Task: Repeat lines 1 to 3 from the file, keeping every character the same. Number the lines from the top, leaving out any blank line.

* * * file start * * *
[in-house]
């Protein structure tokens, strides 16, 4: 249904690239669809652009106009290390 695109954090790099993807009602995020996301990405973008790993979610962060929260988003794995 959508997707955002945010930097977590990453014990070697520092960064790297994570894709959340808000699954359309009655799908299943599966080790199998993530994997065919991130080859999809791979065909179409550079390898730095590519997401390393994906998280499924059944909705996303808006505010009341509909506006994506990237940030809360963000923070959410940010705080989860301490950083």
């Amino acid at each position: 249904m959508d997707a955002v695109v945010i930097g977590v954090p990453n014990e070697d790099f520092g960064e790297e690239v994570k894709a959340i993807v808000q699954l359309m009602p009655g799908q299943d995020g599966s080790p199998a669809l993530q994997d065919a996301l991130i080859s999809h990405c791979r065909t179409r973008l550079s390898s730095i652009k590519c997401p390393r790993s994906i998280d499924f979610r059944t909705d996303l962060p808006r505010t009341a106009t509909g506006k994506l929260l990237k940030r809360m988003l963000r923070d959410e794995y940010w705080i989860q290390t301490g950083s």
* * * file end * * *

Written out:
[in-house]
């Protein structure tokens, strides 16, 4: 249904690239669809652009106009290390 695109954090790099993807009602995020996301990405973008790993979610962060929260988003794995 959508997707955002945010930097977590990453014990070697520092960064790297994570894709959340808000699954359309009655799908299943599966080790199998993530994997065919991130080859999809791979065909179409550079390898730095590519997401390393994906998280499924059944909705996303808006505010009341509909506006994506990237940030809360963000923070959410940010705080989860301490950083």
């Amino acid at each position: 249904m959508d997707a955002v695109v945010i930097g977590v954090p990453n014990e070697d790099f520092g960064e790297e690239v994570k894709a959340i993807v808000q699954l359309m009602p009655g799908q299943d995020g599966s080790p199998a669809l993530q994997d065919a996301l991130i080859s999809h990405c791979r065909t179409r973008l550079s390898s730095i652009k590519c997401p390393r790993s994906i998280d499924f979610r059944t909705d996303l962060p808006r505010t009341a106009t509909g506006k994506l929260l990237k940030r809360m988003l963000r923070d959410e794995y940010w705080i989860q290390t301490g950083s």